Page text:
"If you go beyond next week [without a vote], you start incurring a high risk that you won't be able to pull it off," Douglass added. "It's time to cut bait or fish on this."
A similarly urgent, albeit different, message was delivered to the legislature and Hughes today by more than 200 depositors who staged a peaceful but raucous demonstration in the shadow of the State House to underscore their fury at being unable to withdraw funds from First Maryland and Merritt, as well as Community and Old Court savings and loans.
Many of the depositors, in a departure from recent rallies staged in Prince George's and Howard counties, carried signs specifically blaming Hughes for withdrawal bans at the four thrifts. Deposits at Community, Old Court and Merritt were frozen by court order; Hughes banned withdrawals at First Maryland at the thrift's request.
"Hughes lied to us, he can lie to you," said one poster. "I listened to Hughes, now I'm singing the blues," read another. One bumper sticker, affixed to a station wagon in the depositors' caravan, proclaimed: "Harry Hughes stole my money."
Bob Rees, a 42-year-old Anne Arundel County man who has $11,000 tied up in First Maryland, sobbed on the steps of a state office building, criticizing the Hughes administration "for behaving like a dictatorship, denying me the money I've worked for all my life."
"I feel I will get my money in the end," said Rees, who said he had to fire one employe from his cabinet shop because of the crisis. But, he added, "this thing has dragged on too long."
Rees said he "had faith in the system" at the beginning of the crisis in May, and left his money in First Maryland, and "Look where it's got me." The ban on withdrawals at First Maryland took effect in late August.
Hughes met for more than 90 minutes this morning with four depositors' representatives to explain steps he is taking to free up frozen funds for those Maryland residents suffering extreme harships because of the thrift crisis. The legislature has demanded to see that plan before voting on the Chase deal.
The depositors, who are demanding immediate access to their accounts and earned interest, said Hughes offered nothing to placate them. "It's still our feeling that he should be more out front on the issue and do more," said John McHale, a Columbia resident whose elderly mother has $100,000 in Community.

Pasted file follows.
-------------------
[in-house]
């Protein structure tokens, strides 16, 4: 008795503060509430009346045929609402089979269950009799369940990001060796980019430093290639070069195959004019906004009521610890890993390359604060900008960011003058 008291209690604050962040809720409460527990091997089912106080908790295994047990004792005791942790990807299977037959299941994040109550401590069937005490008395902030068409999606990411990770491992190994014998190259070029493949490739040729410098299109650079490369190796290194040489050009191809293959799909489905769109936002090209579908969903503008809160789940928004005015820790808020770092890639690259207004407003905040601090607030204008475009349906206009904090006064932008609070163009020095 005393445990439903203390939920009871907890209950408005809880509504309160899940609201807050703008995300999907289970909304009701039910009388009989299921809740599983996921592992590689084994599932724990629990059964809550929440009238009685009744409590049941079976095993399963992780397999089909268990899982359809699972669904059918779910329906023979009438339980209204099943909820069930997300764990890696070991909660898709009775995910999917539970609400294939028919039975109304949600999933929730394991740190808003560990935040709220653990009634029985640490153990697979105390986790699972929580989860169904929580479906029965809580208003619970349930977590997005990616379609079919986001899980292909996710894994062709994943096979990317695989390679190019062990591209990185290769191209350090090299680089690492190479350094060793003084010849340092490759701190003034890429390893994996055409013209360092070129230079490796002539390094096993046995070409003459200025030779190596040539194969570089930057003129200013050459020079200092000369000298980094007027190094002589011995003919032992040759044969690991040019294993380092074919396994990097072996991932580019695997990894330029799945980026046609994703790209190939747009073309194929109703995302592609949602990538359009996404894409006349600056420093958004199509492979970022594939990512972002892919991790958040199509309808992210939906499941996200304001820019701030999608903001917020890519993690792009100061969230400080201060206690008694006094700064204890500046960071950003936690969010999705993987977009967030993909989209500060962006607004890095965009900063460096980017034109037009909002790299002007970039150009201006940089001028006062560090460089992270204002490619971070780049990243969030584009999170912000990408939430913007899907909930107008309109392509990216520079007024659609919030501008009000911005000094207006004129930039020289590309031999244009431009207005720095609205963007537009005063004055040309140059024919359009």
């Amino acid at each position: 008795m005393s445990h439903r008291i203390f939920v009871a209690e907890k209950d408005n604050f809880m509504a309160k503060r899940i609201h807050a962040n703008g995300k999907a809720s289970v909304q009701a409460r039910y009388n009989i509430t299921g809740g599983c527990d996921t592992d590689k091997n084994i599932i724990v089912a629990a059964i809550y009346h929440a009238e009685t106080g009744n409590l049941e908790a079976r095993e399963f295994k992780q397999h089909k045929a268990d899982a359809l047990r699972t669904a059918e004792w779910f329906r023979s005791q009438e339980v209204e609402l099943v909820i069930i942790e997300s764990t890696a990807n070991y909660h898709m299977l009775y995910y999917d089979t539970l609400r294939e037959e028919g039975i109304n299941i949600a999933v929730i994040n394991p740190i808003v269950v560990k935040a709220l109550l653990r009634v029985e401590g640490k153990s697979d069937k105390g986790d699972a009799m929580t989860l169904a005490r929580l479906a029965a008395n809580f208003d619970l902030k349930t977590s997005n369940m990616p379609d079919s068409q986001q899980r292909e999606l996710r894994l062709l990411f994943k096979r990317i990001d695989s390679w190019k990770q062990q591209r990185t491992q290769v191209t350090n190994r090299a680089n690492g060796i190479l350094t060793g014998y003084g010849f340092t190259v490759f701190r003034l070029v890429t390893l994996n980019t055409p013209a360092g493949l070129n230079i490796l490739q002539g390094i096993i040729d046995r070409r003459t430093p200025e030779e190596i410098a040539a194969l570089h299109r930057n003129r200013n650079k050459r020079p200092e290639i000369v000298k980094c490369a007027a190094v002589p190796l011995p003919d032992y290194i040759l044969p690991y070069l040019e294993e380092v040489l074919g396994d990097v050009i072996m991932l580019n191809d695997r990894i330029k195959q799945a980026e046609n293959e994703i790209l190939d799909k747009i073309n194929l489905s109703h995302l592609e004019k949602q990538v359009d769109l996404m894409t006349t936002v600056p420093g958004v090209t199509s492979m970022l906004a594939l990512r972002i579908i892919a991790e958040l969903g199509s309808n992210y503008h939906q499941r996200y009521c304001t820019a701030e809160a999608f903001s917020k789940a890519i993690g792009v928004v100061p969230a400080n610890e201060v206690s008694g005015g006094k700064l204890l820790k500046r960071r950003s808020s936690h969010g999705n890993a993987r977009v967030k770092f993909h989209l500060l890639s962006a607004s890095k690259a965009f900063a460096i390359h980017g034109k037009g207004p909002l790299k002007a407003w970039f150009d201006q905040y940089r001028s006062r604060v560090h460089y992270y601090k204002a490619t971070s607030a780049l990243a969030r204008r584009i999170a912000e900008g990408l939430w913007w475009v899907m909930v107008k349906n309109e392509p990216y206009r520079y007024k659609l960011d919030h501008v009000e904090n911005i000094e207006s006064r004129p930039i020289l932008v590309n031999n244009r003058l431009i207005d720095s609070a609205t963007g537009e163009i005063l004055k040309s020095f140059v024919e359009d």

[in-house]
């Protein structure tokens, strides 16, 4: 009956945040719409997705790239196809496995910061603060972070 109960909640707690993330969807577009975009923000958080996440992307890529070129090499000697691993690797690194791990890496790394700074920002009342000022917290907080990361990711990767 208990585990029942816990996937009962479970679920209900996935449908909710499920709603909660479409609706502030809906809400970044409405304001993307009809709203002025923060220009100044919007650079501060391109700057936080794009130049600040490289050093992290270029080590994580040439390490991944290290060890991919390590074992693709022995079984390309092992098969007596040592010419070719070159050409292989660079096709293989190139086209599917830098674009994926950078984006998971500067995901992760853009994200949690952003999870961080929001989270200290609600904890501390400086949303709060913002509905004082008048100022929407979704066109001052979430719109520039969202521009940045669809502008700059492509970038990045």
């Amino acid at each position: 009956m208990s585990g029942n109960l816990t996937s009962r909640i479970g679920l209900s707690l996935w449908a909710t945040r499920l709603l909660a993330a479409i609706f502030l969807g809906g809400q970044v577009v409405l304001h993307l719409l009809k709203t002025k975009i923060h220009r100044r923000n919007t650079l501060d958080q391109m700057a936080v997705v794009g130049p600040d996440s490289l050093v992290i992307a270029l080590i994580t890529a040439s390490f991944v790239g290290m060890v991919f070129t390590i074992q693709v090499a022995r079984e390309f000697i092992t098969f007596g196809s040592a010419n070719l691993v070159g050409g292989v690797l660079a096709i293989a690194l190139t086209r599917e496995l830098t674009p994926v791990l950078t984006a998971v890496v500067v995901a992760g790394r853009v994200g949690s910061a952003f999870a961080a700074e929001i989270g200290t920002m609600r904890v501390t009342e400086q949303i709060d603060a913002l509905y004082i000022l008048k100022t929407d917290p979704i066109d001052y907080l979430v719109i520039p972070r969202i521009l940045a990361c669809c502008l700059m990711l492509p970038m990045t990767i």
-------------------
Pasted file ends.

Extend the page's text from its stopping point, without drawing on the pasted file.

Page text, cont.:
Hughes later issued a statement through his press office saying he shared the hope of depositors for the return of their money but that he was unable to predict when that would happen.
An administration spokesman tried to put the best face possible on today's events, saying that "consummation of the Chase deal will far outweigh the damage done to the First Maryland negotiations. The governor is trying to reconstruct the negotiations. We are still in there punching."
Yet collapse of the First Maryland talks was just the latest in a series of unexpected setbacks that has dogged the Hughes administration throughout the summer.
First Maryland vice president Mary Drak said today that the thrift does not anticipate new negotiations with Citicorp and would instead attempt to obtain federal insurance that would allow it to resume business on its own. But First Maryland, which has lost $40 million in assets between April and September, must improve its financial position to the point where assets outweigh liabilities by $30 million in order to get federal insurance, a task that many state officials believe is virtually impossible.
Legislation enacted last May requires all thrifts with more than $40 million in assets to get federal insurance by the end of this year or face liquidation.
Asked today if the administration is considering placing First Maryland under conservatorship, state economic development secretary Thomas H. Maddux said, "We are examining all the alternatives." The 60-day ban on withdrawals at First Maryland expires in two weeks.
The Chase-Merritt agreement has drawn opposition from executives of some of the state's other largest savings and loans. Representatives of several of the associations are unhappy that Chase will get a $4.1 million contribution that the three thrifts it is buying had made to an industry fund now controlled by the state. The other associations are demanding they get their contributions at the same time.